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Britain's 'Major Tim' readies for journey back down to Earth

British astronaut Tim Peake will end his six-month mission to the International Space Station on Saturday.

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    British astronaut Tim Peake is seen on a video screen transmitted from the International Space Station (ISS) at the astronaut centre of the European Space Agency ESA in Cologne, Germany, in April. Major Peake is set to return to Earth on Saturday after spending six months on the ISS.
    Henning Kaiser/dpa/AP
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British astronaut Tim Peake will end his six-month mission to the International Space Station (ISS) Saturday to return to Earth aboard Russia’s Soyuz capsule along with his colleagues, cosmonaut Yuri Malenchenko and NASA astronaut Timothy Kopra.

“My ride home: Soyuz TMA-19M looking as good as the day she was launched into orbit,” Major Peake tweeted on Friday with a picture of Soyuz docked to the ISS, as he prepared for his return trip, originally scheduled for June 5. His return was pushed back when the launch of his replacement crew was delayed.

Peake is also known by his nickname "Major Tim," in reference to a fictional astronaut from David Bowie’s 1969 song, "Space Oddity," which was remade and performed aboard the ISS by Canadian astronaut Chris Hadley in a wildly popular 2013 video. The former test pilot and British Army Air Corps officer traveled to the science lab in orbit 250 miles above Earth in December to carry out a mission called Principia on behalf of the European Space Agency (ESA). The mission was named after Isaac Newton's monumental 1687 paper on motion and gravity.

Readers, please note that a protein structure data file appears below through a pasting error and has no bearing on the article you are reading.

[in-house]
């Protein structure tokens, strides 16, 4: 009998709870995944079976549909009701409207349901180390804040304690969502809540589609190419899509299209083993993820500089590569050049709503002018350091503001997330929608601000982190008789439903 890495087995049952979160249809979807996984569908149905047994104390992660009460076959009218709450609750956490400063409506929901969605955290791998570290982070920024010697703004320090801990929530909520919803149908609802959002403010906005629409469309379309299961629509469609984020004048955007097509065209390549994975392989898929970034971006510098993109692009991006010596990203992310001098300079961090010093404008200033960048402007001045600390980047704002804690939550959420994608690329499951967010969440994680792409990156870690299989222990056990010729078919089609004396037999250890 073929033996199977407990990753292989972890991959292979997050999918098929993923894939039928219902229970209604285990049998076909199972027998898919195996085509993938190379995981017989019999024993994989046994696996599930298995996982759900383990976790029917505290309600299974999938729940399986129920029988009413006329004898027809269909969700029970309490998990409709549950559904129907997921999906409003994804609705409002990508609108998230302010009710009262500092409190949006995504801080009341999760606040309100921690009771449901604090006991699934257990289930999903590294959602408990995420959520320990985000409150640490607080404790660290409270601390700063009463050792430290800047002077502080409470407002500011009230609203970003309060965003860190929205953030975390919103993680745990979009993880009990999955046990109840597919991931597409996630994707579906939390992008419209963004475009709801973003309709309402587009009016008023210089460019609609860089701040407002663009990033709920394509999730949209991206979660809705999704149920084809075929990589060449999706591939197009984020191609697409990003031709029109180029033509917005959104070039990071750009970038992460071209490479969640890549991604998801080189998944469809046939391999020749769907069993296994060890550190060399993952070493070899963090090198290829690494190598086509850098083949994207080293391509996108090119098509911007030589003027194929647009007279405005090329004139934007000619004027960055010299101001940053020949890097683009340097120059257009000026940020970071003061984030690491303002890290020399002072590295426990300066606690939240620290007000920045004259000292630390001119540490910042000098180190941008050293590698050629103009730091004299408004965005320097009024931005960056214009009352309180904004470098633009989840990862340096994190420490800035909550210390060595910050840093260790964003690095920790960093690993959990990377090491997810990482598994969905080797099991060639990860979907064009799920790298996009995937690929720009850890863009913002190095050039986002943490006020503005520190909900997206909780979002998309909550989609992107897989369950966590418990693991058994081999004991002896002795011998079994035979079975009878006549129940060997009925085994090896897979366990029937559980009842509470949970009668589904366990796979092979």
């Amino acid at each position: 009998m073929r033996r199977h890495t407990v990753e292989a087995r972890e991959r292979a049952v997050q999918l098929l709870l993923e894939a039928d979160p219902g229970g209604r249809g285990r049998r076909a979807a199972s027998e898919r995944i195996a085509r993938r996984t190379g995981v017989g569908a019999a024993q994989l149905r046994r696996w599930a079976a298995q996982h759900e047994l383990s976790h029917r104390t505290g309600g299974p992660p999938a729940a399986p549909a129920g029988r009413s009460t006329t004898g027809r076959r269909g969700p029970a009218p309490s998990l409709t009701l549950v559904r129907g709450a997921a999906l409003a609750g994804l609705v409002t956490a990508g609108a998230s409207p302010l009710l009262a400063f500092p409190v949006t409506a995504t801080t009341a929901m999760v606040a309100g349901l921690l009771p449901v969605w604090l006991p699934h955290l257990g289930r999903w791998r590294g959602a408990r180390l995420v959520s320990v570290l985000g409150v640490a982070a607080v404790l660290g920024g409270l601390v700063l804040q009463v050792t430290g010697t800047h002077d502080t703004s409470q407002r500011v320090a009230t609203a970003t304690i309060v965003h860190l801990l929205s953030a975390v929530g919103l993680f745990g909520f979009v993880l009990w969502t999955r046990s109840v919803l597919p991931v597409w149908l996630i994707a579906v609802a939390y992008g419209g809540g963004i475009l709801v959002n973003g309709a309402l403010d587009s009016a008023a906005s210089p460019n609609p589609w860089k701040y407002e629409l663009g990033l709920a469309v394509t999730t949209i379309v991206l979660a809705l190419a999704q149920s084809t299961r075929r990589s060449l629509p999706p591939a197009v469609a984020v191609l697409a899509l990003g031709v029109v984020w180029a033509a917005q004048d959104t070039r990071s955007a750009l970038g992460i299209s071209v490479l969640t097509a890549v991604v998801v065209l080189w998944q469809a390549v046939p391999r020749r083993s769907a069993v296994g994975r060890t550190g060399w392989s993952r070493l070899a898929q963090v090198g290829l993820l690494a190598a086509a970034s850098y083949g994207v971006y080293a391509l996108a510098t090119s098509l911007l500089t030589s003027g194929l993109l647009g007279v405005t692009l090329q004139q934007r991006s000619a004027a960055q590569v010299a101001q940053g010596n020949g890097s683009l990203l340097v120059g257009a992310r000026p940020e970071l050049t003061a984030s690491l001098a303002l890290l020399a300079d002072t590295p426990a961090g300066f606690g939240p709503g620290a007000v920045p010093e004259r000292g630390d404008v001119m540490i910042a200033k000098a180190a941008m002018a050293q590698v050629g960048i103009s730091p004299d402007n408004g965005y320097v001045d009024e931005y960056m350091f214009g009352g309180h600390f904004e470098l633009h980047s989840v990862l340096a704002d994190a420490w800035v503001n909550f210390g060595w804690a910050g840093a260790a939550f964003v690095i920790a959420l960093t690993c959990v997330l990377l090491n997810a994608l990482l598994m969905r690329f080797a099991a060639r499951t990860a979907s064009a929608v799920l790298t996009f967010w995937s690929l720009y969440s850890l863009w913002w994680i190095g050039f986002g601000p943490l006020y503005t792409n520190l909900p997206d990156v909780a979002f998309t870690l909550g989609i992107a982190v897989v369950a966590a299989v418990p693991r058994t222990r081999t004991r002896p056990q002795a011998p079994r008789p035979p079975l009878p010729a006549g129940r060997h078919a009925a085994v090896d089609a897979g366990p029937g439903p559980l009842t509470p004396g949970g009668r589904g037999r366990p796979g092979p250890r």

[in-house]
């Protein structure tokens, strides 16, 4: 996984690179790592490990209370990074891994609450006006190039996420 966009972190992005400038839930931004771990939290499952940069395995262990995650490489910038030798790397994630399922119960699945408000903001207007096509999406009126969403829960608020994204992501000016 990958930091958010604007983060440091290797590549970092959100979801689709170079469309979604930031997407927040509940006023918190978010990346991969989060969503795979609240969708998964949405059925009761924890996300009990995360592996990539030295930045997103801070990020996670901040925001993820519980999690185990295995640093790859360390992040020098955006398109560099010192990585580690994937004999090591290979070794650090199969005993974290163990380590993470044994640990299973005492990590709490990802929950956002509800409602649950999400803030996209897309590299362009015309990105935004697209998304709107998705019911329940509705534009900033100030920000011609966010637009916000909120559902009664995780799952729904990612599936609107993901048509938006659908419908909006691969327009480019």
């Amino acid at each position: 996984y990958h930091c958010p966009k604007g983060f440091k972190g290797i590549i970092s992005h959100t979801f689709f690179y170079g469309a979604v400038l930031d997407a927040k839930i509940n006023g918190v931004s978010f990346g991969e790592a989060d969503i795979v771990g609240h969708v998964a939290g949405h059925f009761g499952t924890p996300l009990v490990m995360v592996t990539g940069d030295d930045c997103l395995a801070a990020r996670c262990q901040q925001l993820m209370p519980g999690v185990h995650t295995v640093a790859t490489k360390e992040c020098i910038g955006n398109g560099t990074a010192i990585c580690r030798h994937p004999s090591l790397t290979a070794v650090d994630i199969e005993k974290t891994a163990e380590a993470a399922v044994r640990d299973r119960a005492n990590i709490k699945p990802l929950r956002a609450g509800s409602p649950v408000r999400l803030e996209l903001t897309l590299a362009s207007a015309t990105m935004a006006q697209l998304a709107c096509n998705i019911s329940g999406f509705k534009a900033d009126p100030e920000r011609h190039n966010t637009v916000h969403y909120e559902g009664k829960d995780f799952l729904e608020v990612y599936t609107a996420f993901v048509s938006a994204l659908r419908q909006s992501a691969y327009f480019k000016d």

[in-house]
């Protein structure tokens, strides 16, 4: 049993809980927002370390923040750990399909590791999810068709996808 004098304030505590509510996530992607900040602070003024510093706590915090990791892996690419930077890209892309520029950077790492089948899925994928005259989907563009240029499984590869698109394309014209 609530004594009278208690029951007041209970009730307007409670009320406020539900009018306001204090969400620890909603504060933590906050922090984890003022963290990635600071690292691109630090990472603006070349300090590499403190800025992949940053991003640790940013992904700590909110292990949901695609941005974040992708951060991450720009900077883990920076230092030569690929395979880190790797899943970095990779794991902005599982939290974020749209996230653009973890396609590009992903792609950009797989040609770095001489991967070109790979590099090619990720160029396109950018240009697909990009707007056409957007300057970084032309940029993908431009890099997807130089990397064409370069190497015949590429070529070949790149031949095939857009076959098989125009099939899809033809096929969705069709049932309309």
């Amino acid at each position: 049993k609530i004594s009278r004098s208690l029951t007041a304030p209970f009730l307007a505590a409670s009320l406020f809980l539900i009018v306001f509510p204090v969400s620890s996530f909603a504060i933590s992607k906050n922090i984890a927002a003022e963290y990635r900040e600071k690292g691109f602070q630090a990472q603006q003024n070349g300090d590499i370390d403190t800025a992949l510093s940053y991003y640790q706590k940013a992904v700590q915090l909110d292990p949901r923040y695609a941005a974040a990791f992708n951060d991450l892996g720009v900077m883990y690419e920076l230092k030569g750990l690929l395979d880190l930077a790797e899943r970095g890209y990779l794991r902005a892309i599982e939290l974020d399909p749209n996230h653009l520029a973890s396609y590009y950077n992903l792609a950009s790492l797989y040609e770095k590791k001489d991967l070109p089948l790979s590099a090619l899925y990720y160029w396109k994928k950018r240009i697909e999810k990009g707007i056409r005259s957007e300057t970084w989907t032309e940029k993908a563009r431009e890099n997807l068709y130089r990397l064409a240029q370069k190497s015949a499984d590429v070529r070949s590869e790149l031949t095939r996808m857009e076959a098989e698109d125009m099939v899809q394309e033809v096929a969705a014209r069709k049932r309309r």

Peake’s work in space included many science and technology experiments in fields ranging from human health, robotics, materials, and space science.

“It is not only the weightlessness which scientists make use of [aboard the ISS]: extreme radiation, vacuum, isolation and many other factors can be used to study physical and psychological effects in a new way,” the mission website explains.

Days into his space mission, Peake had the enviable opportunity (to astronauts, at least) to leave the safety of the ISS for a spacewalk to replace a failed voltage regulator.

“I am thrilled to be assigned a spacewalk in 10 days. Lots of work to do before Tim and I can open the hatch,” he tweeted at the time.

He also participated in a Mars simulation called Meteron, remotely operating a rover in a Mars-like simulation created in an English yard from his perch in the ISS. The experiment aimed to test how astronauts who will one day orbit Mars will manage a complex network and communications delays to guide rovers on the surface of the Red Planet in precarious maneuvers.

"The whole idea of the simulations is to see if the operational products we make are clear enough for someone who is driving the rover for the first time," wrote flight operator Koen Struyven in an ESA blog post in April.  

Besides his research projects, Peake also broke world records while living in space. In April, he attracted international attention after he completed the London Marathon from the tranquility of space, strapped into a harness and tethered to the treadmill aboard the ISS. His time of 3 hours, 35 minutes, and 21 seconds secured him a Guinness World Record for the fastest marathon in orbit.

"Weightlessness, I think, is one of the perfect environments, because the moment you stop running, and the moment you get off that bungee system, your muscles are in a completely relaxed state," said Peake in a video at the time.

The former army major is the first to officially represent the British government in space. He is not the first Briton in space, though. British Chemist Helen Sharman travelled to space on a Soviet-era spacecraft in 1991 for an eight-day mission funded by Russia and private companies.

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